A popular herbaceous perennial in central and south Florida is variegated ginger (Alpinia zerumbet variegata). Grown primarily for it’s beautiful foliage in shades of green, yellow, and cream, it does bloom in spring. The flower buds hang like grapes, then open, revealing tiny flowers that resemble orchids. They are also said to resemble sea shells, and because of this, many people call the plant “shell ginger”.
Native to Asia, Alpinia is hardy in Zones 8 – 10.
Is Alpinia Zerumbet Variegata Edible?
No. While it is closely related to the culinary ginger (Zingiber officinale), whose rhizomes we are all familiar with, Alpinia zerumbet variegata is NOT edible.
Fertilize monthly with a balanced fertilizer. “Balanced” means all three numbers should be the same, for example 8-8-8 or 10-10-10. Use a liquid plant food, or dilute a water-soluble granular fertilizer to half-strength. Using hot or warm water will help to dissolve the granules, but take care not to pour hot water onto your plant or the ground around it. Always read the instructions on the package, as strengths will vary between brands. Do not expect blooms right away. New growth, as well as newly planted rhizomes will bloom in the second year.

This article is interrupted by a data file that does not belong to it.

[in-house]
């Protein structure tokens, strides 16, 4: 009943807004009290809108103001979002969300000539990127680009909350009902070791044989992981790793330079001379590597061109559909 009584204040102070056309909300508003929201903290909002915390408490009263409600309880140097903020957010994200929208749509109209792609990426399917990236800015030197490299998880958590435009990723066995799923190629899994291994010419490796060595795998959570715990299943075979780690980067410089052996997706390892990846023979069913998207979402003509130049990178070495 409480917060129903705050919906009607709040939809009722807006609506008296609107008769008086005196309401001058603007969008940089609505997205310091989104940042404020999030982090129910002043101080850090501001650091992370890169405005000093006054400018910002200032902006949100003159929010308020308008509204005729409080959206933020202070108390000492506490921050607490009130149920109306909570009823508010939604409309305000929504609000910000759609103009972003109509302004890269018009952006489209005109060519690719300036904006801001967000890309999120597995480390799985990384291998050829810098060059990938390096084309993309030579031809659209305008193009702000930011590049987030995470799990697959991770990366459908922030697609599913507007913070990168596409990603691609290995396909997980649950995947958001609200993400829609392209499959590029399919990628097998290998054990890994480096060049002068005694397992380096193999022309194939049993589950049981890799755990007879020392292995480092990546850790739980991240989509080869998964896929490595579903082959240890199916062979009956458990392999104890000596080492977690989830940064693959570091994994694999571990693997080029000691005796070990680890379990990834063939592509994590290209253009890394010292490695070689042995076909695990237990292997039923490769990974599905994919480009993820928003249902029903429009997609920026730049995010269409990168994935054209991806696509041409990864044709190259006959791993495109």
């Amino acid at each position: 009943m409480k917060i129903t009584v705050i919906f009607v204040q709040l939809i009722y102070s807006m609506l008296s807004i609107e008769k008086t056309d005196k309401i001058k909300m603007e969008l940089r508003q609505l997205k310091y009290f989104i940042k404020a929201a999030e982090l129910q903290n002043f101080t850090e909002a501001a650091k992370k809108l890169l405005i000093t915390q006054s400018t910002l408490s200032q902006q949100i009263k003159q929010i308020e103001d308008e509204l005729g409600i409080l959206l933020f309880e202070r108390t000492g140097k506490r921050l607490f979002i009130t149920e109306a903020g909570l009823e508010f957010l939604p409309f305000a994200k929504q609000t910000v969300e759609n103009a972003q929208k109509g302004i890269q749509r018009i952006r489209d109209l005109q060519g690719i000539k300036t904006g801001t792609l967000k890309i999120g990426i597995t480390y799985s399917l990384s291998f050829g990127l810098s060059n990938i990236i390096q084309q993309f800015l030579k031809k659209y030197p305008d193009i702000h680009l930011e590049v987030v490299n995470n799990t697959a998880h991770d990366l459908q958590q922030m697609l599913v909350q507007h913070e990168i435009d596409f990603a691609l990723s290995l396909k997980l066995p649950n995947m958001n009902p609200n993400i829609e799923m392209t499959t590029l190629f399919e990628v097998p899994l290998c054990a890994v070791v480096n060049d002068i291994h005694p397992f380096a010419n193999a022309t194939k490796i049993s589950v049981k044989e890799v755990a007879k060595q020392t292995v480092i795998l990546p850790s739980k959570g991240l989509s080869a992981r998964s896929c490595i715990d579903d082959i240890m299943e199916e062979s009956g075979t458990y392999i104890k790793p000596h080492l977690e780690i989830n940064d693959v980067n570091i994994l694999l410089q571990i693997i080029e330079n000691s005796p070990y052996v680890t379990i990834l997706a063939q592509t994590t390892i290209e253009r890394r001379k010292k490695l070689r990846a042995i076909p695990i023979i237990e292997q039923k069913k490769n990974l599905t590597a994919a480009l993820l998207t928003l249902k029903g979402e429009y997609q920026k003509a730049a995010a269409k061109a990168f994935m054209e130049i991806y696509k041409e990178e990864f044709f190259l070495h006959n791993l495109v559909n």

Although it can take some sun, variegated ginger does best in, at least, partial shade, protected from the harsh afternoon sun. Please do not plant it in an area where you have used rocks instead of mulch.
It requires rich, moist, but well-drained soil. It is NOT drought-tolerant, so it requires frequent watering, especially if planted in full sun. Full sun stresses the plant, and increases the need for water.
Alpinia should be planted in rich, moist, well-drained soil.
About Those Flowers
New leaf stalks will flower in their second year. After blooming, the stalk not bloom again, but new stalks will quickly grow in to replace the older ones. It is fine to remove the older stalks after the flower petals have wilted and fallen off, but if the leaves still look healthy, they can be left in place until they turn brown.
There is Also Red Ginger Foliage
There is also a red cultivar of variegated ginger. It has lovely shades of red/burgundy, white, and some green. Before buying a red one, be aware that it requires far more shade than the green type. Below is a photo of a red one that was planted in both full sun and rocks.
The sun baked the plant all day long. The rocks baked its shallow roots. It was later replaced with a hosta, that also baked in the sun. We Master Gardeners have a saying to ensure plants are where they will be happiest: “Right plant, right place”.